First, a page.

She asked for a List of Household Chores for Men. Then she added, “I have not seen a man do housework. What could my husband do?” Yes, these beliefs are still kicking around. Sexist or what?
The phrase women’s work is often unpaid work comes to mind. I would be insulted if my hubby made a List of Chores for Women for the little wifey. I feel dismayed when I hear women say, “My partner helped me clean the house” or “My husband babysat the kids”. Help? Babysit? Isn’t he cleaning your and his house? Isn’t he spending time with your and his children? When I shovel snow I do not say, “I helped my hubby shovel the sidewalk”. We are a team. We are not helping the other with the family or household chores. We do the chores as a partnership. And, yes, a chore list can help with distribution of responsibilities.
Facebook’s Chief Operating Officer, Sheryl Sandberg did a TedTalk called, Why We Have Too Few Women Leaders. In it she encourages us to ask why more women don’t step into roles of significant responsibility at work and society. Although she respects women’s rights to focus on family and remain at home, she examines the workplace struggles women continue to have as leaders and want-to-be leaders. She cites these statistics:
- There are 190 heads of state with 9 being women.
- Of all world parliaments 13% of the members are women.
- Only 15% to 16% of top positions and board members of corporations are women.
- About 20% of top positions and board members of non-profit organizations are women.
- Of married managers, 2/3 of the men have children while 1/3 of the women do.
Sandberg talks about women having two jobs–one at their place of paid employment and the other at home. She said that studies show when both partners work full time, women do approximately 3.5 times as much housework. According to Sandberg more equitable partnerships have half the divorce rate. To assist in the shifting of this heavy load on women I offer the chore list below. Use it to take stock of your home life and to invite sharing the load.
Family Contribution Work Inventory
Exercise A: Determine Who Has What Time
Write beside the categories below the initial of who does what and roughly how many hours are used up.
- Paid Employment:
- Volunteer/Community Involvement:
- Other Commitments:
Have a discussion about the spare time left for each person. When doing Exercise B take this information into consideration.
Exercise B: Determine Who Does What Home/Family Tasks
Write beside each item below the initial of who does what family task and roughly how long each task takes to do each week:
- Put away my property/other’s property
- Dispose of old newspapers, magazines & junk mail
- Clean my project mess/other’s project mess
- Straighten house
- Sweep & mop floors
- Clean Venetian blinds &drapes to the cleaners
- Wash windows
- Clean attic or basement
- Make the bed
- Make children’s/guest’s bed
- Change sheets
- Hang up my towel/other’s towel
- Wipe down the shower/tub
- Clean facial hair from sink
- Clean the bathroom
- Clean up after own snacks/after other’s snacks
- Meal plan
- Shop for groceries
- Put groceries away
- Cook meals
- Set the table
- Clear the table
- Wash the dishes
- Put dishes away
- Prepare for parties & gatherings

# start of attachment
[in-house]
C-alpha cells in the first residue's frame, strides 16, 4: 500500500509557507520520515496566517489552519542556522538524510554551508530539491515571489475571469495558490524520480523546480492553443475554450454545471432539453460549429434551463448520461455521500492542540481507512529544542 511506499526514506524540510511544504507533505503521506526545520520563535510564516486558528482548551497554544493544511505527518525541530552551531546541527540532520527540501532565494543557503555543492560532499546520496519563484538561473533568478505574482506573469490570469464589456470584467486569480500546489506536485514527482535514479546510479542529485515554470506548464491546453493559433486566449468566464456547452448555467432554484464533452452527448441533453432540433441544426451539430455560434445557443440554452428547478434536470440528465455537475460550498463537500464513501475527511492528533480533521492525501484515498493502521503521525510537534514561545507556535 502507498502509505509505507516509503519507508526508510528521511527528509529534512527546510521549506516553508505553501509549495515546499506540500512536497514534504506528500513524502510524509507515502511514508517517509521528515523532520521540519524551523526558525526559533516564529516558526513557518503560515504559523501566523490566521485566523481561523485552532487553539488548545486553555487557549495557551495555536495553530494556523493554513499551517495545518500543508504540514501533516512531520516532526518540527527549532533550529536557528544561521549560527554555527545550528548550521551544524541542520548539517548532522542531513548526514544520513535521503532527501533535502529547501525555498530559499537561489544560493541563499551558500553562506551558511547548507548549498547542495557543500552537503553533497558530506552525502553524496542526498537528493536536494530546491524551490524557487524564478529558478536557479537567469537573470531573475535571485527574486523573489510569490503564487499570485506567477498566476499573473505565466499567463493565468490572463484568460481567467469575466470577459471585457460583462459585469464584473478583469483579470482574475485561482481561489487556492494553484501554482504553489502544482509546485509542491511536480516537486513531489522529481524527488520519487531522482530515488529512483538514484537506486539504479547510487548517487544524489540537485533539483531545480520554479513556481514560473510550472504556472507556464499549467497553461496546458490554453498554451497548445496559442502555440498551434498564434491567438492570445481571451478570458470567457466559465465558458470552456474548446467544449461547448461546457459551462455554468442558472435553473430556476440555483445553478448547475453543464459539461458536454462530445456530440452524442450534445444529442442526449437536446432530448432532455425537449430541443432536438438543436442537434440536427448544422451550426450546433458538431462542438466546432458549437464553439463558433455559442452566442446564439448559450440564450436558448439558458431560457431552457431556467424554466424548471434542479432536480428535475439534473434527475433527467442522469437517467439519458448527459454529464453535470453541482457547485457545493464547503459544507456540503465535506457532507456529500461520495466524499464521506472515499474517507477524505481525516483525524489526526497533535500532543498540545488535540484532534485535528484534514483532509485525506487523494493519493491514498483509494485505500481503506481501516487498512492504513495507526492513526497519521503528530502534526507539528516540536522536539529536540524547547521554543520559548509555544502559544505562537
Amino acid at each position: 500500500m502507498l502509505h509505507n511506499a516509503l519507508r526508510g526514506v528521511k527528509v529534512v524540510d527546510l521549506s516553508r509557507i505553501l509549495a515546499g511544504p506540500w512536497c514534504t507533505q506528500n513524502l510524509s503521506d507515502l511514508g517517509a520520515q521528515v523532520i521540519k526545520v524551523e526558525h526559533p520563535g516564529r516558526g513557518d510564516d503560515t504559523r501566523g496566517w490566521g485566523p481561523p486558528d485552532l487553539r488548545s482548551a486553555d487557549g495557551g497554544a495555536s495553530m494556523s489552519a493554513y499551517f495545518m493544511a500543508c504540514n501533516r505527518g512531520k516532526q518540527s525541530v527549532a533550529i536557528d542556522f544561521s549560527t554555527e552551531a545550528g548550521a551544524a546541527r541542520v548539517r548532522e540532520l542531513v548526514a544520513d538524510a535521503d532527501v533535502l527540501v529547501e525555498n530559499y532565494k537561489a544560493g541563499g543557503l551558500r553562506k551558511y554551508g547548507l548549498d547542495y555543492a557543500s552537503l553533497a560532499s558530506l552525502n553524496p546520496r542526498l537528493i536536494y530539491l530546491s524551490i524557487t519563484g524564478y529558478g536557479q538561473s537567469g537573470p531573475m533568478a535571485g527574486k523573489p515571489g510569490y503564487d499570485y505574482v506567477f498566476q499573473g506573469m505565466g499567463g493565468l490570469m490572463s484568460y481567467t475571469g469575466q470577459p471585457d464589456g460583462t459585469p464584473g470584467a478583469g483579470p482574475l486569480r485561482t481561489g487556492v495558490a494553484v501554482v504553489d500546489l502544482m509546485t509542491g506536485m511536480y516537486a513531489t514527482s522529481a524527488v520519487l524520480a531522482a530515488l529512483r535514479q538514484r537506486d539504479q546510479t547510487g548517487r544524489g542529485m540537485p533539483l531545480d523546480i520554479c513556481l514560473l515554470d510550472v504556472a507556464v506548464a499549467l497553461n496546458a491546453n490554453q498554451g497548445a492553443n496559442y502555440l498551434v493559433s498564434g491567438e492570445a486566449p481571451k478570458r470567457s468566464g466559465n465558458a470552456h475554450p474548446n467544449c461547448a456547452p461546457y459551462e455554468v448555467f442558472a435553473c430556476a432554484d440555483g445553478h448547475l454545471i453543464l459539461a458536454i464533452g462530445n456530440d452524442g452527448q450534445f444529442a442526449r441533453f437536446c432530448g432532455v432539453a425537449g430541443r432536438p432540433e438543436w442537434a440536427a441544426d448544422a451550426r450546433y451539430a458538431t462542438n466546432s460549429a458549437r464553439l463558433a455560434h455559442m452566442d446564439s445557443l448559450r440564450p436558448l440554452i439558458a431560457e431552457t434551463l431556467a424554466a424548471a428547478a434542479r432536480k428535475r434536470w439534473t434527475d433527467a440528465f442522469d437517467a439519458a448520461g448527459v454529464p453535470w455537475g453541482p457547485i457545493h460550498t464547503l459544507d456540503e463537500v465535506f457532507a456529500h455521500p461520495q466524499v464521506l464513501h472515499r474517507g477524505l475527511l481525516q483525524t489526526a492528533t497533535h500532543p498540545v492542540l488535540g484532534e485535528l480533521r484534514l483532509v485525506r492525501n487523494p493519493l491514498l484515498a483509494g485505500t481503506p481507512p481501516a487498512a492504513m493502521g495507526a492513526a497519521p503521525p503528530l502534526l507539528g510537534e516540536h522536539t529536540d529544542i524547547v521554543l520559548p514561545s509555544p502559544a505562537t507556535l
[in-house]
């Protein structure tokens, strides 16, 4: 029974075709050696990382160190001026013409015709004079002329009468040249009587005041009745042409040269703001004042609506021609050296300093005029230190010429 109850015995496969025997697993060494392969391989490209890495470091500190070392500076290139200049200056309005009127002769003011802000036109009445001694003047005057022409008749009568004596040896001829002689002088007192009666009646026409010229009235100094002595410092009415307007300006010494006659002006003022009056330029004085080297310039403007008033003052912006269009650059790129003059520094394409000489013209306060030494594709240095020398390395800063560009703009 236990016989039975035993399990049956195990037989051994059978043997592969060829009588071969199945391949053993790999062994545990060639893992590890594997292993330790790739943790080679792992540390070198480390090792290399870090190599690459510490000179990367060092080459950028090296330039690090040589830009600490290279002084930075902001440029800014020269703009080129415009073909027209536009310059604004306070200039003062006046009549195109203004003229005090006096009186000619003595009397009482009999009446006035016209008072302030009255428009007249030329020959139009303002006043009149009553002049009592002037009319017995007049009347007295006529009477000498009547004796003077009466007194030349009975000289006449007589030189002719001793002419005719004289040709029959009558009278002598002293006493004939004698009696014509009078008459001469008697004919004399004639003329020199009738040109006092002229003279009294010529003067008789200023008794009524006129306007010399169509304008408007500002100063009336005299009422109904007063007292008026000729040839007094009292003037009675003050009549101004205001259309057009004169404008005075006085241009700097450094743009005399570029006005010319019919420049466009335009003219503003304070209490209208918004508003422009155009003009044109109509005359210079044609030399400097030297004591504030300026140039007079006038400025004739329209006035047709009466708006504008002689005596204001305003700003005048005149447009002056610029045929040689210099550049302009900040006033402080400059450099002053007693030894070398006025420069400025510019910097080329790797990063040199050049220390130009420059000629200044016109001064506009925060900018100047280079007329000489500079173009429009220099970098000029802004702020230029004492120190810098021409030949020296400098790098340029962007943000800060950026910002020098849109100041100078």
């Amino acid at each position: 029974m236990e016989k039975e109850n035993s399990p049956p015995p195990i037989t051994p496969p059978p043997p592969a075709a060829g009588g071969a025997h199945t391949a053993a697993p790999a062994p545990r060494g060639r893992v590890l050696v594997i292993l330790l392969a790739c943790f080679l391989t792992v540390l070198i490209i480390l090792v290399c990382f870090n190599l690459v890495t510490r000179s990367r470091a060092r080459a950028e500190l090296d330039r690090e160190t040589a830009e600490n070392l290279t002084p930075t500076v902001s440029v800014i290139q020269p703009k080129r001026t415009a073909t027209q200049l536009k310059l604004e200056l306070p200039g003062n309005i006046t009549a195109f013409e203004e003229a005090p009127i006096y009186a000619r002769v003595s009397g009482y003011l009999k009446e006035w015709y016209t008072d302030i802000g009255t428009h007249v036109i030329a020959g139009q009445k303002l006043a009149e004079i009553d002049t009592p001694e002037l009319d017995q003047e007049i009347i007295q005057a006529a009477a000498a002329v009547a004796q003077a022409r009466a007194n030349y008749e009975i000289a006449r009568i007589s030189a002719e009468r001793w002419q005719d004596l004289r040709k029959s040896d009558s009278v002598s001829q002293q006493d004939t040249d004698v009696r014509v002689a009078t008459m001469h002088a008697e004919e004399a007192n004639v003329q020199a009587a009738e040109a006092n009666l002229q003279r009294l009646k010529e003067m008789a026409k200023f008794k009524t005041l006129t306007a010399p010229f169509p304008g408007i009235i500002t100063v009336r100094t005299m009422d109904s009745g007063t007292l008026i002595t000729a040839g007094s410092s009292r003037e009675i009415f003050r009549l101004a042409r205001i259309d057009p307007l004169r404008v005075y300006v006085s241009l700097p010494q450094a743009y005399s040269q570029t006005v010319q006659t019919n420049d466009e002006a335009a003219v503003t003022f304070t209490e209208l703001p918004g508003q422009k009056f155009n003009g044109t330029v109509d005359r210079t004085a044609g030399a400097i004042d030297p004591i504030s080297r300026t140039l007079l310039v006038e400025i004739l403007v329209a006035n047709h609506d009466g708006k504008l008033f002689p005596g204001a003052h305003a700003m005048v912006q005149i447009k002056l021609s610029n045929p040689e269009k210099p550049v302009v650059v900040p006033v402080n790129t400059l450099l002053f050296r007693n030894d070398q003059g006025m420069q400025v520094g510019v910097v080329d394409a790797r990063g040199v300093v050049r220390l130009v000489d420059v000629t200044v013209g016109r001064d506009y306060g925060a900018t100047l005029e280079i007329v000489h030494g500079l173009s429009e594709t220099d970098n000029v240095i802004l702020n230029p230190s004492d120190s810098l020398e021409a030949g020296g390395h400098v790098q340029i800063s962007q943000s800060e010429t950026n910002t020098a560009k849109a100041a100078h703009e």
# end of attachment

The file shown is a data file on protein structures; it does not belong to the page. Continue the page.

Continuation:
- Clean refrigerator
- Play with & take on outings
- Discipline & referee disputes
- Help with school projects
- Take care of them when ill
- Take to the doctor
- Take to the dentist
- Take shopping for clothes & other needs
- Nurse, change diapers and potty train
- Feed children
- Give a bath
- Dress & find shoes
- Put to bed
- Chauffeur to activities
- Arrange for a babysitter
- Hang up my clothes if still clean enough to wear/other’s clothes
- Put my clothes into hamper/other’s clothes into hamper
- Do the wash and drying
- Fold laundry
- Iron my clothes/iron other’s clothes
- Take clothes to and from the dry cleaners
- Put clean clothes away
- Take it out
- Attend to recycle
Maintenance & Repairs:
- Paint & papering
- Fix & mend broken things around house
- Purchase parts needed for household repairs
- Arrange for repairs done by outside help
- Replace light bulbs & fuses
- Mow the lawn
- Water lawn
- Rake the lawn
- Trim trees & shrubs
- Care for garden &/or flowerbeds
- Delitter grounds
- Shovel/sweep walks & sidewalks
- Clean out garage
- Clean the inside of car
- Wash outside of car
- Refuel car
- Arrange for repairs
- Take car to repair shop
- Check & maintain oil & water
- Run my own errands/other’s errands
- Pack my own suitcase/other’s suitcase
- Feed & clean my or our pet(s)/other’s pet(s)
- Hire professional cleaning when needed
- Make my dental/medical appointments/other’s appointments
- Plan & purchase my clothes/ other’s clothes
- Pay my bills/family bills
- Arrange my social life/other’s social life
- Organize my things in closet/other’s things/closet
- Care of aging/ill relatives
- Maintain relationships with supportive family and friends
Total the scores. How many hours do you have for your self-care, fun and intimacy? How many does your partner have? If the numbers are significantly different, how might you create a more equitable distribution?
Have a conversation. Keep to the facts. Explore what is the best use of each family member’s time and talents. Do your best to invite family and home cooperation?
There is place for making a list of house chores for kids based on their developmental stage, capability, and sense of responsibility.
Consider holding regular Family Meetings to better share the load of household chores.
Warning: do not get caught into believing it takes five minutes to comfort a hurting child. Those kinds of parental tasks take the time that is necessary–anywhere from 5 minutes to 5 hours depending on the situation.
Please, let me know how you negotiate an equitable work load at employment and home.